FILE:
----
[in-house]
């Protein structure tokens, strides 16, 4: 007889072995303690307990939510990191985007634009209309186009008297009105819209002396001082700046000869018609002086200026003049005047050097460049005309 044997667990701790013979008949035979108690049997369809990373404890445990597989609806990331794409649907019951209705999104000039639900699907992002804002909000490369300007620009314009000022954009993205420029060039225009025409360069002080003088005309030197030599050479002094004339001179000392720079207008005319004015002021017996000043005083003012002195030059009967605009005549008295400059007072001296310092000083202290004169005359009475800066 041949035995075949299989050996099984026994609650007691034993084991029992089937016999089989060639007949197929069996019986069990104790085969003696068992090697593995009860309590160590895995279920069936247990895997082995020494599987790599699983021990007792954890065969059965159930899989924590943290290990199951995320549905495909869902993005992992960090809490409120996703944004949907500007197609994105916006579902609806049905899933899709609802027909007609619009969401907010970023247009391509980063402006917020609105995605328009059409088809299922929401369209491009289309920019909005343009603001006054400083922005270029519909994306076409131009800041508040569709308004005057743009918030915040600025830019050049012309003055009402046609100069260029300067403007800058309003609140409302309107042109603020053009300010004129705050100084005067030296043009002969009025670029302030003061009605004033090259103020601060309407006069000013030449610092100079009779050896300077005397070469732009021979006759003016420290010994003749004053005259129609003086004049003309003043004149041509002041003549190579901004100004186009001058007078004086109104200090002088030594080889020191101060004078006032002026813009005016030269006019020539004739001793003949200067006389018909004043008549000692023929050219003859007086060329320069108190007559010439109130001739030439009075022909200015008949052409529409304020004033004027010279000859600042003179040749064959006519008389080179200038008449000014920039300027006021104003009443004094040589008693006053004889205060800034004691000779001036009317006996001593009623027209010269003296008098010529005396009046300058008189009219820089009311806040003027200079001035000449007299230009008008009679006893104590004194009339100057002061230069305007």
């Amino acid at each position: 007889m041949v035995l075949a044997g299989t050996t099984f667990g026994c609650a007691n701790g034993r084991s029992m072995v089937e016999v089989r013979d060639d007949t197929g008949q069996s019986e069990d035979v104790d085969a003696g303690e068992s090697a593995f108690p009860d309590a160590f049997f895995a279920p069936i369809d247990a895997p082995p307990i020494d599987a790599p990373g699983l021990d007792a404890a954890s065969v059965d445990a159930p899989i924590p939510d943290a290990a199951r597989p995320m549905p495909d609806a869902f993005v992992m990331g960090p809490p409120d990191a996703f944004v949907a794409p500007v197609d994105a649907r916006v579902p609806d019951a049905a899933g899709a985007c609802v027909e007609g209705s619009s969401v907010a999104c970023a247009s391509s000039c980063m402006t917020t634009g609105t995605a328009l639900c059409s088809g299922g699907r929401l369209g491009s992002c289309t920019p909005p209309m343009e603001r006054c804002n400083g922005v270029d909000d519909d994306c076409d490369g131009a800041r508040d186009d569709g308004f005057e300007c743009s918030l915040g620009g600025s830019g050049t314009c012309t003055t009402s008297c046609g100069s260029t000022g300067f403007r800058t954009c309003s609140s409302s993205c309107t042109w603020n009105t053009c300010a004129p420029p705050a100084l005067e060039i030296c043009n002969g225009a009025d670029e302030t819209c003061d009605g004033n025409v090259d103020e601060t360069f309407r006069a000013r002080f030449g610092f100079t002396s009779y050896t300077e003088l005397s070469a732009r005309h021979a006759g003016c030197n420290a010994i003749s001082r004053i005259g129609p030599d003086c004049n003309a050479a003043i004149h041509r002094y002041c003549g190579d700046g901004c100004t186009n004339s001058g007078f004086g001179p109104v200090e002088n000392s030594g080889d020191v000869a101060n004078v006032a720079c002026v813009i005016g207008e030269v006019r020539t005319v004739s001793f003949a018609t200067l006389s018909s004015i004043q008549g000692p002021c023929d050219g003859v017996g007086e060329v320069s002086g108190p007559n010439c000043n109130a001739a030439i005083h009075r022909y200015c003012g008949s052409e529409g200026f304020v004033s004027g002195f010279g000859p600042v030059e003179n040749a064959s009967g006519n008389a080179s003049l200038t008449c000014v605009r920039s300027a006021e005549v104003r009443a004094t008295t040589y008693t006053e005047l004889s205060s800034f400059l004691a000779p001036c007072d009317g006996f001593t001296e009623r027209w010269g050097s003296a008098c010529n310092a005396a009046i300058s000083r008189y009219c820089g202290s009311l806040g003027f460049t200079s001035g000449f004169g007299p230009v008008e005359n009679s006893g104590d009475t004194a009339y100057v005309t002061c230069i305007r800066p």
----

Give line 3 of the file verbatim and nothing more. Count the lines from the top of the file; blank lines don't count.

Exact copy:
């Amino acid at each position: 007889m041949v035995l075949a044997g299989t050996t099984f667990g026994c609650a007691n701790g034993r084991s029992m072995v089937e016999v089989r013979d060639d007949t197929g008949q069996s019986e069990d035979v104790d085969a003696g303690e068992s090697a593995f108690p009860d309590a160590f049997f895995a279920p069936i369809d247990a895997p082995p307990i020494d599987a790599p990373g699983l021990d007792a404890a954890s065969v059965d445990a159930p899989i924590p939510d943290a290990a199951r597989p995320m549905p495909d609806a869902f993005v992992m990331g960090p809490p409120d990191a996703f944004v949907a794409p500007v197609d994105a649907r916006v579902p609806d019951a049905a899933g899709a985007c609802v027909e007609g209705s619009s969401v907010a999104c970023a247009s391509s000039c980063m402006t917020t634009g609105t995605a328009l639900c059409s088809g299922g699907r929401l369209g491009s992002c289309t920019p909005p209309m343009e603001r006054c804002n400083g922005v270029d909000d519909d994306c076409d490369g131009a800041r508040d186009d569709g308004f005057e300007c743009s918030l915040g620009g600025s830019g050049t314009c012309t003055t009402s008297c046609g100069s260029t000022g300067f403007r800058t954009c309003s609140s409302s993205c309107t042109w603020n009105t053009c300010a004129p420029p705050a100084l005067e060039i030296c043009n002969g225009a009025d670029e302030t819209c003061d009605g004033n025409v090259d103020e601060t360069f309407r006069a000013r002080f030449g610092f100079t002396s009779y050896t300077e003088l005397s070469a732009r005309h021979a006759g003016c030197n420290a010994i003749s001082r004053i005259g129609p030599d003086c004049n003309a050479a003043i004149h041509r002094y002041c003549g190579d700046g901004c100004t186009n004339s001058g007078f004086g001179p109104v200090e002088n000392s030594g080889d020191v000869a101060n004078v006032a720079c002026v813009i005016g207008e030269v006019r020539t005319v004739s001793f003949a018609t200067l006389s018909s004015i004043q008549g000692p002021c023929d050219g003859v017996g007086e060329v320069s002086g108190p007559n010439c000043n109130a001739a030439i005083h009075r022909y200015c003012g008949s052409e529409g200026f304020v004033s004027g002195f010279g000859p600042v030059e003179n040749a064959s009967g006519n008389a080179s003049l200038t008449c000014v605009r920039s300027a006021e005549v104003r009443a004094t008295t040589y008693t006053e005047l004889s205060s800034f400059l004691a000779p001036c007072d009317g006996f001593t001296e009623r027209w010269g050097s003296a008098c010529n310092a005396a009046i300058s000083r008189y009219c820089g202290s009311l806040g003027f460049t200079s001035g000449f004169g007299p230009v008008e005359n009679s006893g104590d009475t004194a009339y100057v005309t002061c230069i305007r800066p």